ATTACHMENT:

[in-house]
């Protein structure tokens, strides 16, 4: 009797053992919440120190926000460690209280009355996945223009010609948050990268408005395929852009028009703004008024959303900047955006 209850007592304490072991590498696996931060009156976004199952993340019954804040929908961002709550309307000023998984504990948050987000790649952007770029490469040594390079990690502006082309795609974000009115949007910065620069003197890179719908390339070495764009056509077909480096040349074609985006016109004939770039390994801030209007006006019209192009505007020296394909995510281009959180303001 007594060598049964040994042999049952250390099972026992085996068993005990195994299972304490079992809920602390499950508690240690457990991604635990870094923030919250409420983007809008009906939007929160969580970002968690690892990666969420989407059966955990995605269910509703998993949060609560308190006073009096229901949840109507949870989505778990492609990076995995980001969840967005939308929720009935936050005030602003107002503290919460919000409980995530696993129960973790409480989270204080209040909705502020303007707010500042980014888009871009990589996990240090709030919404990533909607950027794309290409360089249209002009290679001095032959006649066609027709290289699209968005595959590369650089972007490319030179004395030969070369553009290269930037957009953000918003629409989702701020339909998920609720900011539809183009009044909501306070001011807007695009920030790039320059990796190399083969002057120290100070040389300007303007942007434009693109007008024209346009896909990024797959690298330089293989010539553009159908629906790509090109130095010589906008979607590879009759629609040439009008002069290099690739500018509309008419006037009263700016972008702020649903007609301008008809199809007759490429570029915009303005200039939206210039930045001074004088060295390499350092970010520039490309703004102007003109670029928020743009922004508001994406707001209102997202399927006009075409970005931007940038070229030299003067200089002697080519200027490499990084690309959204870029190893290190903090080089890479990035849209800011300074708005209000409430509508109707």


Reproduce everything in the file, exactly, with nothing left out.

[in-house]
């Protein structure tokens, strides 16, 4: 009797053992919440120190926000460690209280009355996945223009010609948050990268408005395929852009028009703004008024959303900047955006 209850007592304490072991590498696996931060009156976004199952993340019954804040929908961002709550309307000023998984504990948050987000790649952007770029490469040594390079990690502006082309795609974000009115949007910065620069003197890179719908390339070495764009056509077909480096040349074609985006016109004939770039390994801030209007006006019209192009505007020296394909995510281009959180303001 007594060598049964040994042999049952250390099972026992085996068993005990195994299972304490079992809920602390499950508690240690457990991604635990870094923030919250409420983007809008009906939007929160969580970002968690690892990666969420989407059966955990995605269910509703998993949060609560308190006073009096229901949840109507949870989505778990492609990076995995980001969840967005939308929720009935936050005030602003107002503290919460919000409980995530696993129960973790409480989270204080209040909705502020303007707010500042980014888009871009990589996990240090709030919404990533909607950027794309290409360089249209002009290679001095032959006649066609027709290289699209968005595959590369650089972007490319030179004395030969070369553009290269930037957009953000918003629409989702701020339909998920609720900011539809183009009044909501306070001011807007695009920030790039320059990796190399083969002057120290100070040389300007303007942007434009693109007008024209346009896909990024797959690298330089293989010539553009159908629906790509090109130095010589906008979607590879009759629609040439009008002069290099690739500018509309008419006037009263700016972008702020649903007609301008008809199809007759490429570029915009303005200039939206210039930045001074004088060295390499350092970010520039490309703004102007003109670029928020743009922004508001994406707001209102997202399927006009075409970005931007940038070229030299003067200089002697080519200027490499990084690309959204870029190893290190903090080089890479990035849209800011300074708005209000409430509508109707």